The Colonial Image: Origins of American Culture

By John C. Miller | Go to book overview

Courtship

Samuel Sewall

By 1722, when Sewall began his courtship of Madam Winthrop, he had lost by death two wives (his first wife, Hannah Hull Sewall, had died in 1717), ten of his fourteen children and ten of his grandchildren. Nevertheless, he was still eager and fresh for marriage, but Madam Winthrop, having been twice married, was less inclined to give matrimony a third try. Despite his fervent prayers to Heaven for guidance, Sewall's lovelife was not blessed. The courtship collapsed when Sewall tried to drive too hard a bargain in the marriage settlement. Finding Madam Winthrop obdurate, Sewall married a widow, Mary Gibbs, who outlived him. Madam Winthrop died in 1725. One of the pallbearers was her recent suitor--Samuel Sewall.

September 5 [1720]. Mary Hirst goes to board with Madam Oliver and her mother Loyd. Going to son Sewall's, I there meet with Madam Winthrop; told her I was glad to meet her there, had not seen her a great while; gave her Mr. Homes's sermon. . . .

September 30. Mr. Colman's lecture. Daughter Sewall acquaints Madam Winthrop that if she pleased to be within at 3 P.M. I would wait on her. She answered she would be at home.

October 1. Saturday, I dine at Mr. Stoddard's; from thence I went to Madam Winthrop's just at 3. Spake to her, saying my loving wife died so soon and suddenly 'twas hardly convenient for me to think of marrying again. However, I came to this resolution, that I would not make my court to any person without first consulting with her. Had a pleasant discourse about 7 single persons sitting in the fore-seat September 29tb, viz., Madam Rebekah Dudley, Catharine Winthrop, Bridget Usher, Deliverance Legg, Rebekah Loyd, Lydia Colman, Elizabeth Bellingham. She propounded one and another for me; but none would do; said Mrs. Loyd was about her age.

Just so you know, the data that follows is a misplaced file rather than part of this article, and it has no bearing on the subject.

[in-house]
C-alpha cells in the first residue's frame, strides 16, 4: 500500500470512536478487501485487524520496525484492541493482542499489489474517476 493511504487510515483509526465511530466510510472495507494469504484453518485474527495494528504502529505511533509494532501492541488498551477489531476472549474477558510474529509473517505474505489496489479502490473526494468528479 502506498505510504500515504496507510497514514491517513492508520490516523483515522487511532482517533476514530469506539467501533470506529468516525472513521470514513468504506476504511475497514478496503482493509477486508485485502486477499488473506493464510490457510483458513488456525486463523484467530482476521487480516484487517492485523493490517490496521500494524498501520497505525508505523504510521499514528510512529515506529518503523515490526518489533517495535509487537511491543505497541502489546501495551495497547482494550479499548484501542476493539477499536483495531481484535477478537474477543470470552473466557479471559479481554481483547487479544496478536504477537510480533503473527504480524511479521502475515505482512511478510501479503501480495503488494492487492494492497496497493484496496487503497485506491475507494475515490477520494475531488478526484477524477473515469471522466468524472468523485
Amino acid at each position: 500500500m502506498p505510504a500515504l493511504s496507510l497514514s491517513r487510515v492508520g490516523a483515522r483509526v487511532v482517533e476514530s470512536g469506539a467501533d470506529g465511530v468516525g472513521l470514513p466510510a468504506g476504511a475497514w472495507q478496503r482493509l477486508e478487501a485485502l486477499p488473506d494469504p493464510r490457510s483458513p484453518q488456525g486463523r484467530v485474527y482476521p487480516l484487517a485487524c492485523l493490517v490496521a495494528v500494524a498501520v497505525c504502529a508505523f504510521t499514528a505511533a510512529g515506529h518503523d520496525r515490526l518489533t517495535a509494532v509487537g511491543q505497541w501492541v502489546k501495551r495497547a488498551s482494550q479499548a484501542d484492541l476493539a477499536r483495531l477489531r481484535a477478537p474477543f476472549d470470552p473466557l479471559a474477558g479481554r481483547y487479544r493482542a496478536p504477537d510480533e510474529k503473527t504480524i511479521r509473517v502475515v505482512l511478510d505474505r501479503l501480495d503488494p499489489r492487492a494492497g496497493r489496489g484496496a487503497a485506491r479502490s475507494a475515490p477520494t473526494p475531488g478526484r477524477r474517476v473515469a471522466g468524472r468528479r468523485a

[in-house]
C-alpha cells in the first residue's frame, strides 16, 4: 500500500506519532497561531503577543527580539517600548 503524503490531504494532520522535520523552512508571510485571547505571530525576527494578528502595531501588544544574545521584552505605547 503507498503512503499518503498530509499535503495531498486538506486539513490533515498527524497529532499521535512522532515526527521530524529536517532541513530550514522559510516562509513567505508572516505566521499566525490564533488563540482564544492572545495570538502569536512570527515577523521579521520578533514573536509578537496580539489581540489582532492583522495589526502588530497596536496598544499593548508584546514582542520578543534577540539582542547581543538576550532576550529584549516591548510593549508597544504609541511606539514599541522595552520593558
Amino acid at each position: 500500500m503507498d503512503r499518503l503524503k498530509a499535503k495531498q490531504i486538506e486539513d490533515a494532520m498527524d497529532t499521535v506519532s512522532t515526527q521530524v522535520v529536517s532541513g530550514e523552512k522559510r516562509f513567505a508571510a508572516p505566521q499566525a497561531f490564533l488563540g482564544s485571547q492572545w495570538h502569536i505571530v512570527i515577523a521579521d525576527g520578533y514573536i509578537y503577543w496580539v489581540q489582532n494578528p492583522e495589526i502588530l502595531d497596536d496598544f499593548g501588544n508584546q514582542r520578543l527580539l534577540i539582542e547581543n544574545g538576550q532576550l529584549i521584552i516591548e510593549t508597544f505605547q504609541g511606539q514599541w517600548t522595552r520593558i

October 3. 2. Waited on Madam Winthrop again; 'twas a little while before she came in. Her daughter Noyes being there alone with me, I said

____________________
Diary of Samuel Sewall, 1674-1729.

-132-

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The Colonial Image: Origins of American Culture
Table of contents

Table of contents

  • Title Page 3
  • Preface 5
  • Contents 9
  • Introduction 15
  • Part I - Arrivals 41
  • The Plymouth Plantation 43
  • A Description of New England 66
  • The New English Canaan 76
  • Letters 77
  • The Crossing to Pennsylvania! 83
  • Part II - Daily Life 99
  • Pirates in Plymouth 101
  • Thomas Morton of Merrymount 103
  • The Merrymount Colony 108
  • Edifying Incidents 113
  • An Exemplary Christian 115
  • Inoculation for Smallpox 118
  • Courtship 132
  • Marriage 141
  • On Taking a Mistress 154
  • The Speech of Polly Baker 156
  • Riding through Virginia 159
  • Part III - God and the Devil 167
  • Religious Tolerance 169
  • In Defence of Intolerance 175
  • Witchcraft in Salem 179
  • Witchcraft in Salem 185
  • Witchcraft in Salem 190
  • The Devil in the Shape of a Woman 193
  • Sinners in the Hands of an Angry God 207
  • Personal Narrative 212
  • Part IV - The Indians 221
  • The Indians in Virginia 223
  • Pocahontas 231
  • The Pequot War 239
  • The Pequot War 244
  • Indian Customs and Manners 248
  • Captured by Indians 257
  • Part V - The South 291
  • Virginia 293
  • History of the Dividing Line 310
  • Part VI - Literature 351
  • Anne Bradstreet 353
  • Michael Wigglesworth 357
  • Edward Taylor 367
  • Bacon's Epitaph 370
  • Ebenezer Cook 372
  • Benjamin Franklin 377
  • Part VII - Four Colonial Views 387
  • Itinerarium Dr. Alexander Hamilton 389
  • Autobiography 419
  • Journal 437
  • Letters from an American Farmer 479
  • Bibliography 499
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